Wed, Aug 30, 2017 - Page 13 News List

Bring out your dead

Toucheng’s Ghost Grappling Festival and Keelung’s Parade and Releasing the Water Lanterns are two must see events during Ghost Month

By Richard Saunders  /  Contributing Reporter

Paper houses intended for the dead are paraded down to Keelung’s Wanghaisiang Bay.

Photo: Richard Saunders

It’s that time of year once again: incense burners and tables of offerings dot Taipei’s sidewalks, and the local temples are even more vibrant and busy than usual, while swimming pools and beaches aren’t quite as packed as they should be, considering the heat.

The seventh month of the lunar calendar (better known as Ghost Month) began on Tuesday of last week and for the following 29 days, countless Taiwanese must observe a whole host of taboos, in addition to making daily offerings to the “good brothers” (好兄弟): the ghosts of the dead who have been temporarily released from the underworld to wander among the living.

Although Ghost Month is observed by many throughout the world’s Chinese-speaking communities, it’s observed with special diligence in Taiwan. Over the centuries the country has attracted large numbers of fishermen, miners and other manual workers from China and elsewhere, many of whom died from disease, accident or other reason, far from their families. Without any kin to conduct the proper rites, they are restless and walk the earth during Ghost Month, causing mischief or trouble for the living if they are not appeased.

HAUNTED HARBOR — KEELUNG

The port city of Keelung on the north coast has the most active and vivid program of Ghost Month observations due to a historic event that ensured it has more than its fair share of “good brothers.”

During the Qing Dynasty, an influxe of Fujianese immigrants arrived from China. Many settled in the Keelung area, and soon disagreements arose between the population over land, business and religious customs. This discord culminated in a major clash in 1851, which left many dead or injured. A truce was negotiated, and to appease the souls of the dead, representatives of 11 families involved agreed to take turns organizing rites and offerings to the dead: the first ritual took place in 1856, and the custom has continued to this day.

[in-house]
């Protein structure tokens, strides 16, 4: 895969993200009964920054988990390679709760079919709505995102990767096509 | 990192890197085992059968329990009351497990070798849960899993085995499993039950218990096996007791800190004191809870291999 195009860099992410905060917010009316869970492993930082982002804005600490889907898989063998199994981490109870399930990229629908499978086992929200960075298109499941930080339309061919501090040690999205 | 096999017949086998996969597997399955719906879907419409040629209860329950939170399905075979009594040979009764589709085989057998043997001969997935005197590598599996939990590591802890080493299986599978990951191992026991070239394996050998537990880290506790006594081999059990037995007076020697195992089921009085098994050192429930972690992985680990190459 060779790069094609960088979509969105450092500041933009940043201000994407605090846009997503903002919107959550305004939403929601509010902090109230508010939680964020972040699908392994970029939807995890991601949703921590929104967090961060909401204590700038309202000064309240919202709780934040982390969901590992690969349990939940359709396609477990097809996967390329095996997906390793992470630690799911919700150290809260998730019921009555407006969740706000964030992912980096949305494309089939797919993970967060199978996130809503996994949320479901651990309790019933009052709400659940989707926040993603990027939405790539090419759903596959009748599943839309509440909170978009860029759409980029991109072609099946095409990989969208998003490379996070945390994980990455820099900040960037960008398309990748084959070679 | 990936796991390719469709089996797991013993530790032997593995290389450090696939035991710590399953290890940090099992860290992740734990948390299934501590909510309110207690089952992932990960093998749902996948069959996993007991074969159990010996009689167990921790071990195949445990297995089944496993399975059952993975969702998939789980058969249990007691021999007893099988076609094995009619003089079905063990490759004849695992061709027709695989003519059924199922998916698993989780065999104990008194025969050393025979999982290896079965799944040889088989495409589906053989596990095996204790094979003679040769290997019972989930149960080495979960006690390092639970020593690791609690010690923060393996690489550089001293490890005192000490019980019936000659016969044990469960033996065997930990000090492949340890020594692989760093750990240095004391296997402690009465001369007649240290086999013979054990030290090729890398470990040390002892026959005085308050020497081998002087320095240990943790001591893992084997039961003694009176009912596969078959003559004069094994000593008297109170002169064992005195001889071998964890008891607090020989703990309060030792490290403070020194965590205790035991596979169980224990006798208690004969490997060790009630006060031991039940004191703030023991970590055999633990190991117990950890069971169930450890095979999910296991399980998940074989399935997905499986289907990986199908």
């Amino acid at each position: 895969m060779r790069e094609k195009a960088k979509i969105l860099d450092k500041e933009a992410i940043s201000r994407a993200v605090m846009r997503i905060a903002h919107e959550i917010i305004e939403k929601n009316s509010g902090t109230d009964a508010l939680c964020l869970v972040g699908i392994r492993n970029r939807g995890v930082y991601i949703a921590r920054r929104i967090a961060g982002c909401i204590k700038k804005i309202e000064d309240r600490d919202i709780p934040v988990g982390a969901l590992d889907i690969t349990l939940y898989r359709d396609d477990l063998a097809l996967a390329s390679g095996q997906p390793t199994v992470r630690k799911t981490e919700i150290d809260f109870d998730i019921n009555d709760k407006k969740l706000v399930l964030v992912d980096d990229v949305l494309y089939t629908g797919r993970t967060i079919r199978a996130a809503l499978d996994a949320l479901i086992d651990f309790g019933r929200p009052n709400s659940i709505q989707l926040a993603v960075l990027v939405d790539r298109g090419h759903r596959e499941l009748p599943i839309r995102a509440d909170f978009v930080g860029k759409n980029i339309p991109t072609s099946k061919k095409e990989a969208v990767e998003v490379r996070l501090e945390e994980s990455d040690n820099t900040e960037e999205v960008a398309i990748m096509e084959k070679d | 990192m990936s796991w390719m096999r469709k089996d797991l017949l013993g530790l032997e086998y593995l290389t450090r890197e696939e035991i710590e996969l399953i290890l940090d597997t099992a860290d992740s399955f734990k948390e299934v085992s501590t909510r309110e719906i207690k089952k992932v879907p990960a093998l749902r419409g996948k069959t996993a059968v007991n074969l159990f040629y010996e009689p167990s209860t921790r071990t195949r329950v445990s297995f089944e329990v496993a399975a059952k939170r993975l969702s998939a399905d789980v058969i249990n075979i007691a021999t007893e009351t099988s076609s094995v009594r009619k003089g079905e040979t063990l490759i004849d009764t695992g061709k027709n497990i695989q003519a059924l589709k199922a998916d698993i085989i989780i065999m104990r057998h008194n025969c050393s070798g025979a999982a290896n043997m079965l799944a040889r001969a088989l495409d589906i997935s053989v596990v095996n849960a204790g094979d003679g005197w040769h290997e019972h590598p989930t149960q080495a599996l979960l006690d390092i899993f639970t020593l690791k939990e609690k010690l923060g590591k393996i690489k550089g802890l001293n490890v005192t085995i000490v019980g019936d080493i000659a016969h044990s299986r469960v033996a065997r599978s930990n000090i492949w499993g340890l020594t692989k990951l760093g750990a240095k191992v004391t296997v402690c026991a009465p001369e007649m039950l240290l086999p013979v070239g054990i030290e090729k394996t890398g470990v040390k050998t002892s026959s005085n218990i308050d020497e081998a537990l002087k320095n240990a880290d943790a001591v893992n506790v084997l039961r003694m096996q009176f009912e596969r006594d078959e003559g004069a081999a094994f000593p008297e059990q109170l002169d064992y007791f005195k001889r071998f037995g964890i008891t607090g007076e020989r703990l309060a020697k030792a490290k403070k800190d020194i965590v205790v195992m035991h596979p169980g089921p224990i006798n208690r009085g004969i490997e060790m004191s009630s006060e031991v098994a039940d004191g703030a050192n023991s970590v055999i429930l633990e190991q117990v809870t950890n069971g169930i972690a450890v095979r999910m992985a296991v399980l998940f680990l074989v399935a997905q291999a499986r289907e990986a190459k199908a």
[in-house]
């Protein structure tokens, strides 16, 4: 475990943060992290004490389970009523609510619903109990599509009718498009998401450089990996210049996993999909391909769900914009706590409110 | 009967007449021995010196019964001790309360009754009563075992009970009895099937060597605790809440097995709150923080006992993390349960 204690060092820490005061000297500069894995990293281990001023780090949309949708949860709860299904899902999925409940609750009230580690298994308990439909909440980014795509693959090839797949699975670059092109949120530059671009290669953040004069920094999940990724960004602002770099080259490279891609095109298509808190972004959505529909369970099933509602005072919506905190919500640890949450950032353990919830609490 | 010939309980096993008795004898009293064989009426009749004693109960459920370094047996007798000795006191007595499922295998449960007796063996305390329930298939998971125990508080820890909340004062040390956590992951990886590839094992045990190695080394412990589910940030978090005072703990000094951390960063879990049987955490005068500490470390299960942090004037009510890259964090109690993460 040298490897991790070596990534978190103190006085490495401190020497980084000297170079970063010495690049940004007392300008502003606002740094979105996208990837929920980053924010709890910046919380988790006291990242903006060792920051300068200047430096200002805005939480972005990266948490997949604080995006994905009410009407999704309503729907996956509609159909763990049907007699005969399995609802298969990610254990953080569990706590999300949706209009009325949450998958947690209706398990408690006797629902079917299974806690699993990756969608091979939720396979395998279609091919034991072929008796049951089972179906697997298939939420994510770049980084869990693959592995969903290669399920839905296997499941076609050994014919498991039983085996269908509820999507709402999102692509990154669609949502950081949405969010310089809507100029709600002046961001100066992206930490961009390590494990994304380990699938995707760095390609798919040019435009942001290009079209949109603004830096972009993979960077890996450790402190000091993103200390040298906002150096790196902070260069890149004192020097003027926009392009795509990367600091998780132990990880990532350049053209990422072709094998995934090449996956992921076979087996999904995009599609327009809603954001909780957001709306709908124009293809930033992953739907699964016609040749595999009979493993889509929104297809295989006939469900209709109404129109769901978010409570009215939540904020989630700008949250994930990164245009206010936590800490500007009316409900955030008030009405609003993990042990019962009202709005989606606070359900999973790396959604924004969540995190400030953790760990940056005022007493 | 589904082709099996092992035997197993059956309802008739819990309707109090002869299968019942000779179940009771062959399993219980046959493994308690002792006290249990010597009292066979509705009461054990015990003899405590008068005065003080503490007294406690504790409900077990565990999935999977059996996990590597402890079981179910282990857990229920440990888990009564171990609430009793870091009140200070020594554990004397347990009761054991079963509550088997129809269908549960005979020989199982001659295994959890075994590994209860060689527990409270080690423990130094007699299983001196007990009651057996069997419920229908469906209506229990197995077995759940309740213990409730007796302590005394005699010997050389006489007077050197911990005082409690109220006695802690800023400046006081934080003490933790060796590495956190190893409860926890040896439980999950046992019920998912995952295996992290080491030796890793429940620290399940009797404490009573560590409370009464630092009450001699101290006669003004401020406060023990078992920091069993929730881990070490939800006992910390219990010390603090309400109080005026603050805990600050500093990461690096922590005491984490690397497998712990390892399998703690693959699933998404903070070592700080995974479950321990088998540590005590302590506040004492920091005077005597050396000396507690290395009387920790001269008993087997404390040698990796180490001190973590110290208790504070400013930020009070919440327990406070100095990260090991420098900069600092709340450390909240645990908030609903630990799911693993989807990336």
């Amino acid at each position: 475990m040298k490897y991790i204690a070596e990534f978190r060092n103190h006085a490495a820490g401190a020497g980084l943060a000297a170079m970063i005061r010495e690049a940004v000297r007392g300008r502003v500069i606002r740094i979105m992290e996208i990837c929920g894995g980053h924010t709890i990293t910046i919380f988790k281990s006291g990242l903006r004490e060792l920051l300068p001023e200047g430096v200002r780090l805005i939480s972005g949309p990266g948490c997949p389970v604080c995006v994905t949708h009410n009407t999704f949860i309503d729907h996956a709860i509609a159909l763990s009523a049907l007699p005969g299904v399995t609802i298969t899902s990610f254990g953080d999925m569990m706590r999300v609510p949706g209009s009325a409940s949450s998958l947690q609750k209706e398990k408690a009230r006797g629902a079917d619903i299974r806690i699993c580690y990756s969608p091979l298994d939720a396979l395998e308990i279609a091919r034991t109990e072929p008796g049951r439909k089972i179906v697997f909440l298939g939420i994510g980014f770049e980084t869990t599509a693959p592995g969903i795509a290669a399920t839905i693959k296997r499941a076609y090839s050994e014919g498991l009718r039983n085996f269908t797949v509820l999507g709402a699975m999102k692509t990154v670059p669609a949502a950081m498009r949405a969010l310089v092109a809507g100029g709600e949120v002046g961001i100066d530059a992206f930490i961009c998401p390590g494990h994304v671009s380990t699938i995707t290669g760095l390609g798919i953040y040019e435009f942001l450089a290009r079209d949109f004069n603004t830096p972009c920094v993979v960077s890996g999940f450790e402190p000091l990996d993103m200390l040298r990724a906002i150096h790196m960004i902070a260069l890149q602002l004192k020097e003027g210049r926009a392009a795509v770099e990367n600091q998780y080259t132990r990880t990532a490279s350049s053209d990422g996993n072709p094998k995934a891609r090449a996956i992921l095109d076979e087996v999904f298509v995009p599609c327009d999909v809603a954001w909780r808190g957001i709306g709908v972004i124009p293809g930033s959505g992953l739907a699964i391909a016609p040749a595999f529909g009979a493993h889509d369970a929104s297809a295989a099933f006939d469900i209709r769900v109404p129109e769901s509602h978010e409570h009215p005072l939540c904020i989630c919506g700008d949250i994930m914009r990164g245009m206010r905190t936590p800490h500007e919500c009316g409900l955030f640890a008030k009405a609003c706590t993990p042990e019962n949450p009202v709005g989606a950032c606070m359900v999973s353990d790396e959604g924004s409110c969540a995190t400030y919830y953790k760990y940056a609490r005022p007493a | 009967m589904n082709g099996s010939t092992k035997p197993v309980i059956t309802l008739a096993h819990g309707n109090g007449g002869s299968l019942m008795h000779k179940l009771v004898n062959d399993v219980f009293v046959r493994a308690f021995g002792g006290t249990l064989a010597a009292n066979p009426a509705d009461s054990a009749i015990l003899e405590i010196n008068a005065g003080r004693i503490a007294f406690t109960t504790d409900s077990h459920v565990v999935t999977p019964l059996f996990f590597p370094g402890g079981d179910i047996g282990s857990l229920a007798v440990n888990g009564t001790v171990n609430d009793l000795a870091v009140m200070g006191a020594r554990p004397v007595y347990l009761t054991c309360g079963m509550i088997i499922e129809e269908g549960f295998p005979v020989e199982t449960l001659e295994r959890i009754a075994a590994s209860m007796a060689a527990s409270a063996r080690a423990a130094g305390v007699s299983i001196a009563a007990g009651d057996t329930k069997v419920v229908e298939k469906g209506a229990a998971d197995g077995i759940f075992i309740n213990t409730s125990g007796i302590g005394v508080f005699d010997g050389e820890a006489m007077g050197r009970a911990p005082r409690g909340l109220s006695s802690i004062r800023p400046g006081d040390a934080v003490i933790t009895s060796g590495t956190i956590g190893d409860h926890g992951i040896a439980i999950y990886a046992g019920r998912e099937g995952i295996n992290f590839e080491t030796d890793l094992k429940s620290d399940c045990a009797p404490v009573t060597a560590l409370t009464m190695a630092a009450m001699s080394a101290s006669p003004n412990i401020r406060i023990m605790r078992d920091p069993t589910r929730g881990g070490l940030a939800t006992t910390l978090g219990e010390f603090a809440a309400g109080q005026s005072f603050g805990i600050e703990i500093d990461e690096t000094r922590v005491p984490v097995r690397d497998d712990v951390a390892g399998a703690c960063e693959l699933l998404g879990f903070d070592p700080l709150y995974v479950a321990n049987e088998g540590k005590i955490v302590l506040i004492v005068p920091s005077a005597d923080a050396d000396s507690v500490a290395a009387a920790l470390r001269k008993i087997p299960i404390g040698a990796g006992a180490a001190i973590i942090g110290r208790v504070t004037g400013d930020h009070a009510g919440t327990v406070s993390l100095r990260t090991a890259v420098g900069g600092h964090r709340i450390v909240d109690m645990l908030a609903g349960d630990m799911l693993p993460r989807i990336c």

By far the most colorful of Keelung’s Ghost Month events is the Parade and Releasing of the Water Lanterns. Around dusk on the evening of the 11th day of the seventh lunar month — Sept. 4 this year — a procession of colorfully decorated floats parades around the center of Keelung.

Representatives of the 11 families walk through the streets behind large banners emblazoned with the Chinese character of their family name. Look out for the elaborate paper lanterns, in the shape of houses, carried aloft on palanquins by members of each clan’s procession. These, which lie at the heart of the evening’s festivities, are destined to become houses for the good brothers, and will be pushed out into the East China Sea and burned during the climax of the evening.

The procession winds down between 9pm and 10pm, and then everyone heads over to Wanghaisiang Bay (望海巷) at Badouzi (八斗子), nine kilometers east of Keelung Railway Station, to see the highlight of the night’s activities: the burning of the water lanterns. Shuttle buses are available from the city center. The burning ceremony starts at around 11pm, but try to arrive well before this, to snag a good spot. Aim for a spot as far to the right as possible, close to the boat ramp, where the lanterns will be set adrift.

The lantern burning ritual is over within 15 minutes, after which there’s a sudden exodus as everyone boards the fleet of shuttle buses back to Keelung. If heading back to Taipei, check the times of late trains and buses in advance with the tourist office at Keelung station, as extra transport may be added after midnight.

This story has been viewed 3499 times.

Comments will be moderated. Keep comments relevant to the article. Remarks containing abusive and obscene language, personal attacks of any kind or promotion will be removed and the user banned. Final decision will be at the discretion of the Taipei Times.

TOP top